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THE JOURNAL OF CARDIOVASCULAR SURGERY
A Journal on Cardiac, Vascular and Thoracic Surgery
Indexed/Abstracted in: BIOSIS Previews, Current Contents/Clinical Medicine, EMBASE, PubMed/MEDLINE, Science Citation Index Expanded (SciSearch), Scopus
Impact Factor 1,632
THE TREATMENT OF LOWER EXTREMITY DISEASE
The Journal of Cardiovascular Surgery 2014 April;55(2):217-24
Paclitaxel-coated balloons for failing peripheral bypass grafts: the BYPACS study
Kitrou P. 1, Parthipun A. 1, Diamantopoulos A. 1, Padayachee S. 2, Karunanithy N. 1, Ahmed I. 1, Zayed H. 3, Katsanos K. 1 ✉
1 Department of Interventional Radiology Guy’s and St. Thomas’ Hospitals, NHS Foundation Trust King’s Health Partners, London, UK;
2 Department of Vascular Angiology Guy’s and St. Thomas’ Hospitals, NHS Foundation Trust King’s Health Partners, London, UK;
3 Department of Vascular Surgery Guy’s and St. Thomas’ Hospitals, NHS Foundation Trust King’s Health Partners, London, UK
AIM: Aim of the present study was to report the imaging and clinical outcomes of a prospective single-center study investigating paclitaxel-coated balloons (PCB) for the treatment of failing peripheral bypass grafts (BYPACS study).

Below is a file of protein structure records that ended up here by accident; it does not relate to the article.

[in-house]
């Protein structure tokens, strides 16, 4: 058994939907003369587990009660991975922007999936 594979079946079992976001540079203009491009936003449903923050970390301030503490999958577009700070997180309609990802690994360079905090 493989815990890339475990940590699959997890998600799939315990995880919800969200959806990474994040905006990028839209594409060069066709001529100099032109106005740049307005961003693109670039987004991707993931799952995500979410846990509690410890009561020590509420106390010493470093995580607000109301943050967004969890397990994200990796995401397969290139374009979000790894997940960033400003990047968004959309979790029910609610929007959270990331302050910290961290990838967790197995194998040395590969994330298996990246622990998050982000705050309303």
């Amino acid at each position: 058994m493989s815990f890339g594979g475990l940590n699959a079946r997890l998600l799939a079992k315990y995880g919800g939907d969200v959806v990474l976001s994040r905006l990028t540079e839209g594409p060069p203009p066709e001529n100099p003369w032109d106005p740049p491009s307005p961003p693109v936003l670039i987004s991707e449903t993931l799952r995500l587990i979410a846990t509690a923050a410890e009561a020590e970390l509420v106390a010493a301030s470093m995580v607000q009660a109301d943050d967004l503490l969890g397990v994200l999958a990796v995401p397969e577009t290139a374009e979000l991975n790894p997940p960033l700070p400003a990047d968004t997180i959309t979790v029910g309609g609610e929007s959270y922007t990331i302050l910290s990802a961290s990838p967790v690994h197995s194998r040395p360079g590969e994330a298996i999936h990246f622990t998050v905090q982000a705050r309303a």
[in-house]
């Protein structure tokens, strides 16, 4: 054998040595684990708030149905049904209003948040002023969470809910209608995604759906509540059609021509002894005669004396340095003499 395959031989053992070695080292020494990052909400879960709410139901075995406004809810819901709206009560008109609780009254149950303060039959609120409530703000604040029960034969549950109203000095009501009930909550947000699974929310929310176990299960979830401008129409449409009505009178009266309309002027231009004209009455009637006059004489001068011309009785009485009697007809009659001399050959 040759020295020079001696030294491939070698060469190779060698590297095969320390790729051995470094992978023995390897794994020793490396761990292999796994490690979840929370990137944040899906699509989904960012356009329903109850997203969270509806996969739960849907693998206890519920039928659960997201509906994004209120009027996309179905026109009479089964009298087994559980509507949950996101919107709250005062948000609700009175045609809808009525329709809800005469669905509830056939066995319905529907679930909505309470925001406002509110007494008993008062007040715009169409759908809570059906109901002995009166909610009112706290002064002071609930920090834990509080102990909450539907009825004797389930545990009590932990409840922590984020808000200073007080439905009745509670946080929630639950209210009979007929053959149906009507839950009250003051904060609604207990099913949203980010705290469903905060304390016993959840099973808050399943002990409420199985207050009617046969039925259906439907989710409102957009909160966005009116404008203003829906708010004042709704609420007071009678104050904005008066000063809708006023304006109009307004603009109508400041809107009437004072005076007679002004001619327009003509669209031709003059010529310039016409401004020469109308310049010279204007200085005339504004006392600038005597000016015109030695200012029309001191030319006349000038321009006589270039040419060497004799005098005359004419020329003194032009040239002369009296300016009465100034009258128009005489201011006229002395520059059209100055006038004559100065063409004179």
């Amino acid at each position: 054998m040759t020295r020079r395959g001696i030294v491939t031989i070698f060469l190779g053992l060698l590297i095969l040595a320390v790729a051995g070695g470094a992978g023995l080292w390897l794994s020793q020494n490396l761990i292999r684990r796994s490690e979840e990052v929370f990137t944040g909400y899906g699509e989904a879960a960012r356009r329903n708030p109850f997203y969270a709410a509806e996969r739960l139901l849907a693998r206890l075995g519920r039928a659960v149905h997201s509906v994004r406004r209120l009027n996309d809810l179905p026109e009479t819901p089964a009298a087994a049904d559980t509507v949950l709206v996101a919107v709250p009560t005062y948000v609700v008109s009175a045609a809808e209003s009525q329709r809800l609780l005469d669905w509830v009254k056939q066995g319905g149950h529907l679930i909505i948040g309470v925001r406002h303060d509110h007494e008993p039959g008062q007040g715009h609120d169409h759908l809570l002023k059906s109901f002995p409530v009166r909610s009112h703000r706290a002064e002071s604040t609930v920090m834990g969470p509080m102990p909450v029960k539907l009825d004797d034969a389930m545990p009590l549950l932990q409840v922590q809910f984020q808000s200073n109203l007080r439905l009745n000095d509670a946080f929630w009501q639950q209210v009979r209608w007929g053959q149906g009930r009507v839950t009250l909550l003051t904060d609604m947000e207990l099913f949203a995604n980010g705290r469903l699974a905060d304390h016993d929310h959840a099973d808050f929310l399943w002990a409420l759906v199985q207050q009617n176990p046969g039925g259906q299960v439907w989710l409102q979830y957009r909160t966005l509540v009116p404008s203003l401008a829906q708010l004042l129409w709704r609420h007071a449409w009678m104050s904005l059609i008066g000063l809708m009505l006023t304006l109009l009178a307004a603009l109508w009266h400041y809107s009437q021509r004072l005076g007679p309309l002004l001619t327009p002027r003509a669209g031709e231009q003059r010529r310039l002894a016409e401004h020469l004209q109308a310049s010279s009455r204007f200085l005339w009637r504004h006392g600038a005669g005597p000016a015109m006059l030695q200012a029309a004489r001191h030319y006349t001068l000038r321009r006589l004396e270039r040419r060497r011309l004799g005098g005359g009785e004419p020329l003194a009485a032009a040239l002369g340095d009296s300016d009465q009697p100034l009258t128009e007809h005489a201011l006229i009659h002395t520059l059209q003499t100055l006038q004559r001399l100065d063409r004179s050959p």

METHODS: In total, 32 patients had their failing peripheral native or synthetic bypass graft treated with PCB angioplasty (Group PCB). Basic inclusion criteria were any significant proximal or distal anastomotic stenosis confirmed by Duplex ultrasound (DUS; PSVR>2.5) associated with significantly reduced in-graft velocities (<45 cm/s) putting the graft at risk of thrombosis. Results were compared with a similar historical control group of 24 patients who had their failing peripheral bypass treated with plain uncoated balloon angioplasty (Group PTA). Primary endpoint was binary lesion restenosis defined as >50% stenosis of the treated lesion on DUS. Secondary endpoints included freedom from target lesion revascularization (TLR) defined as a patent peripheral bypass graft regardless of restenosis but without any repeat intervention (driven by reduced in-graft velocities <45 cm/s), major amputations and graft thrombosis. Multivariable Cox proportional hazards regression analysis was applied to adjust for confounding factors of heterogeneity. Results are reported as Cox-adjusted hazard ratios (HR and 95% CI).
RESULTS: Baseline variables were equally distributed between the two groups. Median follow-up was 7 months in group PCB and 8 months in group PTA. Rates of binary restenosis were similar between the 2 groups (HR=1.08, 95% CI=0.49-2.40; P=0.84). Freedom from TLR was also similar (HR=0.97, 95% CI=0.36-2.66; P=0.88). One amputation occurred in the PCB group and 2 in the PTA (P=0.58). Four events of bypass thrombosis occurred in each group (P=0.71).
CONCLUSION: PCB does not significantly inhibit restenosis or improve freedom from repeat angioplasty after treatment of failing peripheral arterial vein or synthetic bypass grafts.